Be wary of seeking the help of certain saints, like Lydwina of Schiedam, who earned their stripes by suffering (broke a rib) and then by suffering some more (got gangrene, became paralyzed, went blind, died 37 years later).  Not exactly the person you want in your corner.  Try asking Lydwina to pay some attention to the person you are divorcing.

Finally, don't let the stress of divorce turn your faith into a superstition.  As weeks pass without a settlement, even the most centered of gals can imagine that her divorce is on hold because she has not offered up the right number of prayers in the right order, and that if she can just light enough candles and avoid cracks in the sidewalk her attorney will call with great news.  If this sounds like you, cut back on the sacramental wine and get out in the fresh air.


Wednesday, December 1, 2010

The Guy I Used to be Married To

So I'll be running my mouth off, telling some story, and I get to a part about something that happened before, the part where most people just say, "that's when Joe and I" or "and then Mark told me."  But some of my stories are from before I got divorced, so it's a little different.  So then I go, "and this guy I used to be married to. . . blah, blah, blah."  And before I can finish my story, everything stops and I have to explain the not-name, and why I use it.

Yes, it's odd to refer to someone by a not-name, like "The Artist formerly Known as Prince" or "He Who Must Not be Named."  Nevertheless, I refer to the guy I used to be married to as "The Guy I Used to Be Married To."

People laugh, and they are sometimes offended.  "He does have a name!"  they say, as if he needs defending from my cruel little joke.  "You can use his name, you know," they advise, as if I'm afraid to utter the words, like it recalls a memory too painful to resurrect by speaking of it.  Or they correct me -- "Your ex-husband, you mean" -- as if I wasn't aware there was a proper term.  And they look at me funny, and I can tell they're wondering if I'm in some kind of denial.

Look, I'm not afraid and I'm not in denial even though sure, it is sometimes painful.  But let's face it.  Names designate status.  Think about the difference between "Mr. President," "Barry," and "Daddy."  Got it?  Only certain people get to use names that signify a friendlier or more personal relationship with you.  And in these relationships, you are defined by what name people call you.  Ahh.  You're remembering that as a child, you knew you were in trouble whenever you heard "Mary Catherine Frances O'Malley!"  That's because the emotional distance between two people is measured on the line going from "Hey, Lady" to "Hello, Darling."  You see?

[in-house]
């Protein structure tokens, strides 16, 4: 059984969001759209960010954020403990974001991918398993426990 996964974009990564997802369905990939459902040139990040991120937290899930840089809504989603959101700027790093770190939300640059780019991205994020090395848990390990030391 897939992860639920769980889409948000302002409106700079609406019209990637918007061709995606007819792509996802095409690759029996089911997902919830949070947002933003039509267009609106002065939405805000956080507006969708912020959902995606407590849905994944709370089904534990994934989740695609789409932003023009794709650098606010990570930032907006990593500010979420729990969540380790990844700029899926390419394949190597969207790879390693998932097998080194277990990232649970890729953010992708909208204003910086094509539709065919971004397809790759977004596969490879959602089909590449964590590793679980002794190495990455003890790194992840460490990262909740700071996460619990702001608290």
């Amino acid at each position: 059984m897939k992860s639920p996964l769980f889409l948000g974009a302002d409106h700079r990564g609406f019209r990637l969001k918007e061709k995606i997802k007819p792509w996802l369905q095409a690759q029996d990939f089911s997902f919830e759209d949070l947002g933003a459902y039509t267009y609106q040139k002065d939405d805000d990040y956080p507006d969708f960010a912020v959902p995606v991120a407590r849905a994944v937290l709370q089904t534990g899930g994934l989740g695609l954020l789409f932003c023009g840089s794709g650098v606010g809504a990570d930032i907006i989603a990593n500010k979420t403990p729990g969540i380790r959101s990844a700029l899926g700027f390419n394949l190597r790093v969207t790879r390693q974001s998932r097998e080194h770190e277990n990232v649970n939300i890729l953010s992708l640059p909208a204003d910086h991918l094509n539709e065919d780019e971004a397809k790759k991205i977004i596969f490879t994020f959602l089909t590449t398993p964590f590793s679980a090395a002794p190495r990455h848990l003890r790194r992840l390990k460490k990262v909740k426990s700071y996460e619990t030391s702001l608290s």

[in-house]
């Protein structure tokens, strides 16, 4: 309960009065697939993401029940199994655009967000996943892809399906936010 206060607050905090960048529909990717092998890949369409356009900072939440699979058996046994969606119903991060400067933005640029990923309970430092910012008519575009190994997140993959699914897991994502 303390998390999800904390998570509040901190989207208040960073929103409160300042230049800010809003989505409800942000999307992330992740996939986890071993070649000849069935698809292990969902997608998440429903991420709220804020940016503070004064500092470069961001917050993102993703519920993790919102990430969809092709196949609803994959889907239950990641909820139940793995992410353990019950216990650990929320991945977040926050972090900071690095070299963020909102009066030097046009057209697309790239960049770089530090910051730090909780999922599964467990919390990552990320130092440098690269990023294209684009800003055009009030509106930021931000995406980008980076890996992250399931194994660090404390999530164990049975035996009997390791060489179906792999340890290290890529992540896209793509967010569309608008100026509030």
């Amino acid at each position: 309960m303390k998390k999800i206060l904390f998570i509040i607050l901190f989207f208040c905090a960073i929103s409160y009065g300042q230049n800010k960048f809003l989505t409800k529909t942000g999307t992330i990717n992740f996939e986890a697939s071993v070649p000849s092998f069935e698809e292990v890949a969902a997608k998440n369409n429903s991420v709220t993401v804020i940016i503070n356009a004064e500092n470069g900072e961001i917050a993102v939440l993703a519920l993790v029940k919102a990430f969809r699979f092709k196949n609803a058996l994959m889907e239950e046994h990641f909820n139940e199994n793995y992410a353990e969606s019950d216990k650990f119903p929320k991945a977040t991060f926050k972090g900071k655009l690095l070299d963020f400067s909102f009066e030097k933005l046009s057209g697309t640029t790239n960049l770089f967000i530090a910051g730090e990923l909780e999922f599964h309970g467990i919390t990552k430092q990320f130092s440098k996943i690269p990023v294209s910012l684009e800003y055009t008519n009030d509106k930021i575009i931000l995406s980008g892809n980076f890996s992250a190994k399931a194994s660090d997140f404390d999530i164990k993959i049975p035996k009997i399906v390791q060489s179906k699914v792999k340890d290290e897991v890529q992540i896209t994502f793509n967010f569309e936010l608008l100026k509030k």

So this guy I used to be married to used to have a lot of status in my life.  Now he doesn't.  Back when, he was called "Honey."  Now, he's not.  If Princess Di got "Her Royal Highness" taken away from her when she got divorced, then I think once a person stops being your "husband," he shouldn't be able to use that title anymore either.  Even if it does have an ex- in front of it.  Plus, even if I did have a little chip on my shoulder about the whole "ex-husband" thing, which maybe I do, it's because the guy I used to be married to wasn't really a very good husband, and I don't want anyone thinking that he performed the role well enough when we were married to get to keep using the title afterward.

Of course, when it makes sense I call him "Purl's dad," because sure, that's what he was when we were married, and still is now.  In an effort to be polite, I almost never use the not-name in front of her.  And sometimes if I am feeling generous, I will say "my former spouse," which I think is an accurate and fairly neutral, legal term.  But I think even that is misleading.  Notice the use of the word "my" -- as if he's still my something, or any something in my life.  I am pretty sensitive to this.  We got divorced so that we didn't have to be in each other's lives anymore, and I think continuing to refer to each other as "my ex" keeps pulling him back in.  That's not something I promised to do in the settlement agreement, so I think as long as I'm not using any derogatory terms I can name him whatever I want, and I can also not-name him anything I want.

I have been using the not-name for over a year now.  It feels normal, comfortable.  More and more, his actual name is becoming something I have to reach for.  His name, his face, his identity is disappearing into that big fog of memory where crushes and old boyfriends often end up.  Once upon a time, he was someone special to you and had a real name.  Now he's just some guy you dated, or slept with once, or used to be married to.

I highly recommend the not-name.  Once you get it under your skin, you will find yourself having conversations that go:  Remember that guy?  What guy?  You know.  That guy, remember?  No.  Who? You were soooo in love with him?  I was?  I can't believe you don't remember.  Didn't you marry him?  I did?  Yes!  Now what was his name?  [Long pause].  Ohh, wait -- THAT guy!  Oh my gosh, I did!  Shoot, what WAS his name?  I should know this, we were married for over ten years.  Give me a minute, it'll come to me.  Crap, now I'm going to be up all night trying to remember.  Maybe it's in my address book here somewhere. . .

Remember, getting divorced is something you do, not something you are.  Your goal in getting divorced should be to get 'er done so damn good that you forget you were ever married to begin with.  Good luck!